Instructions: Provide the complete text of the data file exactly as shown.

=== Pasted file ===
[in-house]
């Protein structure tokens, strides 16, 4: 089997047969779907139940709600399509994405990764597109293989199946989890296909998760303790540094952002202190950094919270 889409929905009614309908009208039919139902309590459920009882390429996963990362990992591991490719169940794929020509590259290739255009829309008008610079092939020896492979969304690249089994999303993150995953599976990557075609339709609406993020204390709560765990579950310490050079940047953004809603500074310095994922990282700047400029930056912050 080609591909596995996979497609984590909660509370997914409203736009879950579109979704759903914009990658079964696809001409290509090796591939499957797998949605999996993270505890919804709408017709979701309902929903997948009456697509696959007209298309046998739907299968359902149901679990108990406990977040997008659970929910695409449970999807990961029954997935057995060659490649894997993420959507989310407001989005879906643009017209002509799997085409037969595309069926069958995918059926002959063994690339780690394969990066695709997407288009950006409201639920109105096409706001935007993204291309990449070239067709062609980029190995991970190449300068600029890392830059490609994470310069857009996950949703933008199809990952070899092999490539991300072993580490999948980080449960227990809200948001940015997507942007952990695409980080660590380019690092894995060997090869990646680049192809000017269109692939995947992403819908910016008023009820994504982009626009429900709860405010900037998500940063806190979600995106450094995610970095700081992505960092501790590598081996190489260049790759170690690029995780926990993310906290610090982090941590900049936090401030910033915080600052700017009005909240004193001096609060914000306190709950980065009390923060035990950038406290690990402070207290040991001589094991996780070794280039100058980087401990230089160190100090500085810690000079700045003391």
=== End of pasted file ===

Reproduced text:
[in-house]
């Protein structure tokens, strides 16, 4: 089997047969779907139940709600399509994405990764597109293989199946989890296909998760303790540094952002202190950094919270 889409929905009614309908009208039919139902309590459920009882390429996963990362990992591991490719169940794929020509590259290739255009829309008008610079092939020896492979969304690249089994999303993150995953599976990557075609339709609406993020204390709560765990579950310490050079940047953004809603500074310095994922990282700047400029930056912050 080609591909596995996979497609984590909660509370997914409203736009879950579109979704759903914009990658079964696809001409290509090796591939499957797998949605999996993270505890919804709408017709979701309902929903997948009456697509696959007209298309046998739907299968359902149901679990108990406990977040997008659970929910695409449970999807990961029954997935057995060659490649894997993420959507989310407001989005879906643009017209002509799997085409037969595309069926069958995918059926002959063994690339780690394969990066695709997407288009950006409201639920109105096409706001935007993204291309990449070239067709062609980029190995991970190449300068600029890392830059490609994470310069857009996950949703933008199809990952070899092999490539991300072993580490999948980080449960227990809200948001940015997507942007952990695409980080660590380019690092894995060997090869990646680049192809000017269109692939995947992403819908910016008023009820994504982009626009429900709860405010900037998500940063806190979600995106450094995610970095700081992505960092501790590598081996190489260049790759170690690029995780926990993310906290610090982090941590900049936090401030910033915080600052700017009005909240004193001096609060914000306190709950980065009390923060035990950038406290690990402070207290040991001589094991996780070794280039100058980087401990230089160190100090500085810690000079700045003391």